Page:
Building with timber is a developing technology that may create a new strategy in reducing the number of carbon emissions. Steel and concrete alone create 5 percent of carbon emission each, and by replacing them with timber we will decrease this amount by a lot. Although, deforestation is a topic of concern that is continually brought up this mass timber reform is still a viable building solution for the future.

The Mass Timber Reform

Mass timber is when the structure of a building is built of strict timber. For a build to be considered ‘mass timber’, the timber must be the main source of stability. For example, wooden framed housing would not be considered mass timber. When building mass timber structures, builders can use a variety of different types of wood which in turn can provide a longer lifespan and durability to certain builds.

To prevent an increase in deforestation, mass timber builds can come from smaller and sickly trees that are already dying and cleared as a method of preventing wildfires. Even though this is an issue that is of high concern, the forests today are highly managed, and deforestation is beyond many people’s worries.

As we have mentioned, the main reason mass timber building is a strategy that is being researched is due to the number of carbon emissions. By replacing steel and concrete building materials with timber, the number of carbon emissions would go down resulting in a cleaner and more functional environment.

In addition to being able to lower carbon emissions, there are many other benefits of using wood in builds. Wood paneling is much lighter than steel and/or concrete as well as being much stronger. Some studies have shown that it may be more resistant to fire than other building materials. The pricing of heat could potentially decrease as wood paneling warms itself naturally, therefore the need to heat your home would be less. As this trend is growing more rapidly, the wood interior is highly sought after amongst architects and designers due to its functionality and aesthetics.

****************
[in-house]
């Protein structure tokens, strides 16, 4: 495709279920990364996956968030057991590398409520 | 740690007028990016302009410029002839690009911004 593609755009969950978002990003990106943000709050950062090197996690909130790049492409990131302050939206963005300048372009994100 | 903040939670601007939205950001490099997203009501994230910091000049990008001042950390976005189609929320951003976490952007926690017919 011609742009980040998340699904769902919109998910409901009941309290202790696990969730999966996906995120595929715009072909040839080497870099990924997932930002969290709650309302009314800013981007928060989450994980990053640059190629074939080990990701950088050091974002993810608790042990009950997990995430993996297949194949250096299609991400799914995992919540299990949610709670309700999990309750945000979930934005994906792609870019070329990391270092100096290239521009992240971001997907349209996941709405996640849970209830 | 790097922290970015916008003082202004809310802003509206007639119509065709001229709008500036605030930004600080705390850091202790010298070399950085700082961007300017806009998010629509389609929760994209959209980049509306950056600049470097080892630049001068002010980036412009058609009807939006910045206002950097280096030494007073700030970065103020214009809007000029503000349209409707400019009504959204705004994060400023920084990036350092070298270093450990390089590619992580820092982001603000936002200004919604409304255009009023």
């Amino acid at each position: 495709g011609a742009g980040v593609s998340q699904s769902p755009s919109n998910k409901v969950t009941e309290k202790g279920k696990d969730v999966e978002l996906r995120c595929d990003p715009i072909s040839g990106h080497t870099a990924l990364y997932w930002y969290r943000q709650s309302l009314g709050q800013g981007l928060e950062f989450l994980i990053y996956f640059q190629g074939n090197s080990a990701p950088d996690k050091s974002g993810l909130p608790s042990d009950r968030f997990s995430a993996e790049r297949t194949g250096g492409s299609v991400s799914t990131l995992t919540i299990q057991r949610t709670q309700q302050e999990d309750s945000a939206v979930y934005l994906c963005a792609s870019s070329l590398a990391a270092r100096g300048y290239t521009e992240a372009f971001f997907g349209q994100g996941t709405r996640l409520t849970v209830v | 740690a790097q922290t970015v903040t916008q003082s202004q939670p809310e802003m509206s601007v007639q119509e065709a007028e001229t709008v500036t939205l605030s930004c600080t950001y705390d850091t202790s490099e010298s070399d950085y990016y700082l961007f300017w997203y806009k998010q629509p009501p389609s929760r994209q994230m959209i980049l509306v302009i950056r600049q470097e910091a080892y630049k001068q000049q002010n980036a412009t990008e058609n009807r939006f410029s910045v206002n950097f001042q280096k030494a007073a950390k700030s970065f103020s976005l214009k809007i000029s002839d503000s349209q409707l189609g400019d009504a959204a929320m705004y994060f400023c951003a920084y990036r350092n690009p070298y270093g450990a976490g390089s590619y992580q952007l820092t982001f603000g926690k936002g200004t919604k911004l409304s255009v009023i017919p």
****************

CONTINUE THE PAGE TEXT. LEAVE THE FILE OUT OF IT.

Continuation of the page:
Consider a steel building that has an emissions profile of 2,000 metric tons of CO2. By replacing this specific build with a timber, you instantly diminish the high amount of CO2, and that’s just one job. Don’t stop there.

An Architect Andrew Ruff stated:

“Instead of adding to climate change, you are mitigating climate change. That’s the goal.”

Aside from the aesthetics and the chance to reduce carbon emissions, the construction process for building with timber is much easier and less time-consuming. This leads to happy workers and happy neighbors to the building site.

Russ Vaagen, a fourth-generation lumberman, stated:

“Mass timber is the future. It has a lighter carbon footprint; is at least 25 percent faster to build with and requires 75 percent fewer workers on the active deck; comes from forests that are renewable and that, in many cases, need thinning to reduce the danger of wildfire and disease; holds promise as affordable housing; and even, increases homeowners health and wellbeing, according to several studies of woods biophilic attributes.”

Not everyone is completely sold on this trend. There are a lot of components that have yet to be discussed and questions are left unanswered. As the trend continues to get out into the world and mentioned, the more it will be talked and thought of. Until then, we are all left wondering is this worth it? Will the pros outweigh the cons when it comes to building?

John Talberth has formed his own opinion as the president of The Center for Sustainable Economy in Portland with this statement:

“We want to debunk the myth that mass timber is in any way, the shape or form related to some kind of environmental benefit.”

Do you think his statement is right or wrong?

As projects are underway and studies are done to further research the impact that mass timber building has on the environment and its benefits, the citizens are left quiet with the unknowns. Here at Building Empires, we believe that anything to improve the sustainability of the environment is worth looking into. Although, will wood paneling and timber be as durable and last as long as steel and concrete in regards to building materials?